Briefly

Report concludes pandemic was harder on meatpacking, food production workers

By: - August 5, 2022 6:25 pm
meat locker

Tubes of fresh-ground hamburger await shipment from a small meatpacking plant in Oakland, which received a state grant this week. (Courtesy of Kylie Kai, Center for Rural Affairs)

LINCOLN — The COVID-19 pandemic was indeed harder on workers in meatpacking plants, grocery stores and other essential industries than the population as a whole, a survey Friday by a food workers union and a Nebraska university has concluded.

Such workers had a significantly higher rate of hospitalizations than other workers, according to a yearlong study by the United Food and Commercial Workers International Union in partnership with the University of Nebraska Medical Center.

The president of the union called on lawmakers and President Joe Biden to take “bolder steps” to better address the impact of the pandemic and protect such workers from future pandemics. 

“This UNMC study makes clear that COVID-19 has – and continues to have – a serious and significant impact on America’s essential workers,” said Marc Perrone, UFCW International president.

Among the key findings:

  • UFCW members who reported having COVID infections before May 2021 were twice as likely to be reinfected in the past year.
  • Of those who contracted COVID, 59% said they believed it was likely they contracted the virus in their workplace.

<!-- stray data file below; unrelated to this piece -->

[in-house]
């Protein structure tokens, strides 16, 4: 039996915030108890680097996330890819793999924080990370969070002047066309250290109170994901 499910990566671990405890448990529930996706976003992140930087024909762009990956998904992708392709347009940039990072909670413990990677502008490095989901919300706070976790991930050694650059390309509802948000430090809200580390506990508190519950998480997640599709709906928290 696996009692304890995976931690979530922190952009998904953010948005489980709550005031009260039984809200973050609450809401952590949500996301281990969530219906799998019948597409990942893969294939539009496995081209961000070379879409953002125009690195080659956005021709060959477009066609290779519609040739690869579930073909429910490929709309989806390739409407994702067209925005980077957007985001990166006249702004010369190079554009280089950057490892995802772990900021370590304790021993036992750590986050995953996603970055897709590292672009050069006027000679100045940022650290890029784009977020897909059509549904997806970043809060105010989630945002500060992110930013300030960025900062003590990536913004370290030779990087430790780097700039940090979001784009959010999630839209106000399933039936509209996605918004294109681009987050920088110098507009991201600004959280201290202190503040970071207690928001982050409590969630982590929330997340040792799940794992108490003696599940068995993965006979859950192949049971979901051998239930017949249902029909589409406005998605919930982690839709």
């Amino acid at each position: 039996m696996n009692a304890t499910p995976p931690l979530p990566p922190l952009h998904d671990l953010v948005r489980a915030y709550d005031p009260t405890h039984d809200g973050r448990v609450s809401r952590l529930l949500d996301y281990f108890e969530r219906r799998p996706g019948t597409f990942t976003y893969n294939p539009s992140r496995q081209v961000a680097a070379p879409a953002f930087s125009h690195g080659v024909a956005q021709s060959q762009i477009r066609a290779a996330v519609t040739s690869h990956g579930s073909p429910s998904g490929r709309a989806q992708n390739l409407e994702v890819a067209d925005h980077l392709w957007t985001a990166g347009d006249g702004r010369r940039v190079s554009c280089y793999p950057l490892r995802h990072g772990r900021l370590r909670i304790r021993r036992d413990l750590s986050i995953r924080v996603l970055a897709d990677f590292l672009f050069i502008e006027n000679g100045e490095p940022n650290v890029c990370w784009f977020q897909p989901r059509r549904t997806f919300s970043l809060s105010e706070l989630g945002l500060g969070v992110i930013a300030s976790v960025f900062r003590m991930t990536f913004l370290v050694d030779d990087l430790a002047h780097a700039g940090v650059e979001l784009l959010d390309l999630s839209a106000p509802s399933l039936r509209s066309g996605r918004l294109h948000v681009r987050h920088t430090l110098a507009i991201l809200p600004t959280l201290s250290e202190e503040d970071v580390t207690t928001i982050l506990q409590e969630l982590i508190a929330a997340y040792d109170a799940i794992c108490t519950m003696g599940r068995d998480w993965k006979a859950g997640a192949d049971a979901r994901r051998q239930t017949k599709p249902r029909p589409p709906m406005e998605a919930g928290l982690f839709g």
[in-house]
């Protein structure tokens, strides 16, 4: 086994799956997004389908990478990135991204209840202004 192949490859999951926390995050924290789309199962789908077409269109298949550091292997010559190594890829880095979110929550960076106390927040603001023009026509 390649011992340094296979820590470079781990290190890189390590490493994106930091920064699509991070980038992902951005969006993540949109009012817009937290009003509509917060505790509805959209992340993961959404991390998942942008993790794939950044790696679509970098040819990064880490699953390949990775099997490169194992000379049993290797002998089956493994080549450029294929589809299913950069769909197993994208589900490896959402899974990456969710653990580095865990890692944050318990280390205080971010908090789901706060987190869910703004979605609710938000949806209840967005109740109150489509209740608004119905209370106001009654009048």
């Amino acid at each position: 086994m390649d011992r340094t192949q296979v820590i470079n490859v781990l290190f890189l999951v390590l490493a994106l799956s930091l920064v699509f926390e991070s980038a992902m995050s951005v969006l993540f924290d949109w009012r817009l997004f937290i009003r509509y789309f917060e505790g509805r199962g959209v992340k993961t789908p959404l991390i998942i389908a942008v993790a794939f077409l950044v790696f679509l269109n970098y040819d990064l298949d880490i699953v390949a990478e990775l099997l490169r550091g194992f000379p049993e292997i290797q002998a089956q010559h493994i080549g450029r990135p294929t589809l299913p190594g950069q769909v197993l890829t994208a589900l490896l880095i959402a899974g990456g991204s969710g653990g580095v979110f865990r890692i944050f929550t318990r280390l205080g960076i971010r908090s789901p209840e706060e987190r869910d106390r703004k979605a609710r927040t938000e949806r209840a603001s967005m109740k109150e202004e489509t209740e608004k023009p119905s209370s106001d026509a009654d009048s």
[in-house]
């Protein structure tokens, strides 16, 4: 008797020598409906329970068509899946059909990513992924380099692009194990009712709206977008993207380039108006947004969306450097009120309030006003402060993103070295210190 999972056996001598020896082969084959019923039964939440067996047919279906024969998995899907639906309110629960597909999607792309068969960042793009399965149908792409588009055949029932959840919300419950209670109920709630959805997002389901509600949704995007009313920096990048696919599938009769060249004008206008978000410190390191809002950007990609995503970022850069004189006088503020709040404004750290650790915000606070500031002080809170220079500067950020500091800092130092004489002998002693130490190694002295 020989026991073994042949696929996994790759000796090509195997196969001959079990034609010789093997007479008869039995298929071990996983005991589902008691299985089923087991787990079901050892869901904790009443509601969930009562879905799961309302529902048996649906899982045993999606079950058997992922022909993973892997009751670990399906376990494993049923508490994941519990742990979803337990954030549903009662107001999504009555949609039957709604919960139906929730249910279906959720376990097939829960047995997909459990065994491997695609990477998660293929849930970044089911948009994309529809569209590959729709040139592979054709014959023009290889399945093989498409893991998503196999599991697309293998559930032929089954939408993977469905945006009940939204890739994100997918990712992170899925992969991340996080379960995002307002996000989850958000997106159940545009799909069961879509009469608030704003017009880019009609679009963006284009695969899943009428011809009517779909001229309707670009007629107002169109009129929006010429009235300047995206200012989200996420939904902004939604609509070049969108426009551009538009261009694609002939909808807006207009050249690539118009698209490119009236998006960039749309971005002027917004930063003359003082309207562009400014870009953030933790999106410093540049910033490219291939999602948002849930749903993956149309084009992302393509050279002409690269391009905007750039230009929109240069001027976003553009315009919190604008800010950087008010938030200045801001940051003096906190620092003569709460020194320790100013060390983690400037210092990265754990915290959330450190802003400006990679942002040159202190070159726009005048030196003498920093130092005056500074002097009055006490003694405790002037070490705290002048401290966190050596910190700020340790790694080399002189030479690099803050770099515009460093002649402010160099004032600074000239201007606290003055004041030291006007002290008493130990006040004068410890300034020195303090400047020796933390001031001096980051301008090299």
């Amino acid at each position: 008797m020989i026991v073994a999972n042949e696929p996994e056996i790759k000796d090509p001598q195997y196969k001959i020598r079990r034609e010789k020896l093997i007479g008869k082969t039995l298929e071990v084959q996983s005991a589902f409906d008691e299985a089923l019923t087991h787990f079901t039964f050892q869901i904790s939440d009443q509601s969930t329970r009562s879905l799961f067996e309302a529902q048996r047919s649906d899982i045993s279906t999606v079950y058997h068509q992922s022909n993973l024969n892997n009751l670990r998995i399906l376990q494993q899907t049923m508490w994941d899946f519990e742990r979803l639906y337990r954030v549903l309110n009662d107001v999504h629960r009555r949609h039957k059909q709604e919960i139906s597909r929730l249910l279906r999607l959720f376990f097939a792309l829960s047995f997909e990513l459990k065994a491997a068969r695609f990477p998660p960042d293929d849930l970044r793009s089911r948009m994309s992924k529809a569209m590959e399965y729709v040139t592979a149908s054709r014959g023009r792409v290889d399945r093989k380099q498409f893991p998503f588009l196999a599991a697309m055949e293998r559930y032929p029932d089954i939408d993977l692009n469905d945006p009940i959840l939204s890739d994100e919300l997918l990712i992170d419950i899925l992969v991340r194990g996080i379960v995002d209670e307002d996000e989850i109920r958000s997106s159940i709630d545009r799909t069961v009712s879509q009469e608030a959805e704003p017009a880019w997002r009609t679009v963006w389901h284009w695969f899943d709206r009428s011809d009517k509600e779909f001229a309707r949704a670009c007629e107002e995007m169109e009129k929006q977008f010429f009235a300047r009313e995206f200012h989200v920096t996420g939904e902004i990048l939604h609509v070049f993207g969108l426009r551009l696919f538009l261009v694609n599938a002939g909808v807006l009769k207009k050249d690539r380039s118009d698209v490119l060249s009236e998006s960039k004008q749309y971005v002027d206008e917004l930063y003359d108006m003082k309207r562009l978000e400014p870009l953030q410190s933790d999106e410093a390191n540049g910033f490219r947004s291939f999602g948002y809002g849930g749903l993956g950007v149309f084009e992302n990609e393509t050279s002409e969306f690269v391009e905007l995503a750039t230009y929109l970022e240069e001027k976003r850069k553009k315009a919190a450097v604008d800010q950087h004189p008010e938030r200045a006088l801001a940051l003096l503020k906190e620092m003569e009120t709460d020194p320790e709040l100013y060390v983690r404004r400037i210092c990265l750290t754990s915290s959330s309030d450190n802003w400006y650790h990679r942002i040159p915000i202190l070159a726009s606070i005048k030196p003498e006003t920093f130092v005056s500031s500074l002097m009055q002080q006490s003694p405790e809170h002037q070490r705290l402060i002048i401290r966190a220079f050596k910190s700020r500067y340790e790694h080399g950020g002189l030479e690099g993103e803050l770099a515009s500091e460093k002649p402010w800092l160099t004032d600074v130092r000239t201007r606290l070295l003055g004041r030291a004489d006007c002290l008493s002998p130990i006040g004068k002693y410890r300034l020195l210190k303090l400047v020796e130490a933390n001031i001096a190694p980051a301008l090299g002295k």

• Of respondents who contracted COVID, 6% percent needed to be hospitalized, compared to a nationwide rate of 2%. 
  • Four percent of workers who contracted COVID reported being unable to return to work afterward. 
  • In May, half of the respondents reported that their lives were still deeply impacted by COVID. 

“These essential workers paid a hefty price for continuing to do their jobs,” Perrone said, “which kept food on American families’ tables and our economy moving throughout the pandemic.”

“They deserve immediate action,” he said.

The UFCW represents 1.3 million workers in grocery stores, meatpacking plants and other food-related industries.

The union called for several steps, including providing sick leave for workers when infected, without the threat of losing their jobs, and action on a federal meatpacking worker safety act.

Nearly 20,000 union members were surveyed for the report. A summary can be found here.

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Paul Hammel
Paul Hammel

Senior Reporter Paul Hammel has covered the Nebraska Legislature and Nebraska state government for decades. He started his career reporting for the Omaha Sun and later, editing the Papillion Times group in suburban Omaha. He joined the Lincoln Journal-Star as a sports enterprise reporter, and then a roving reporter covering southeast Nebraska. In 1990, he was hired by the Omaha World-Herald as a legislative reporter. Later, for 15 years, he roamed the state covering all kinds of news and feature stories. In the past decade, he served as chief of the Lincoln Bureau and enterprise reporter. Paul has won awards for reporting from Great Plains Journalism, the Associated Press, Nebraska Newspaper Association and Suburban Newspapers of America. A native of Ralston, Nebraska, he is vice president of the John G. Neihardt Foundation, a member of the Nebraska Hop Growers and a volunteer caretaker of Irvingdale Park in Lincoln.

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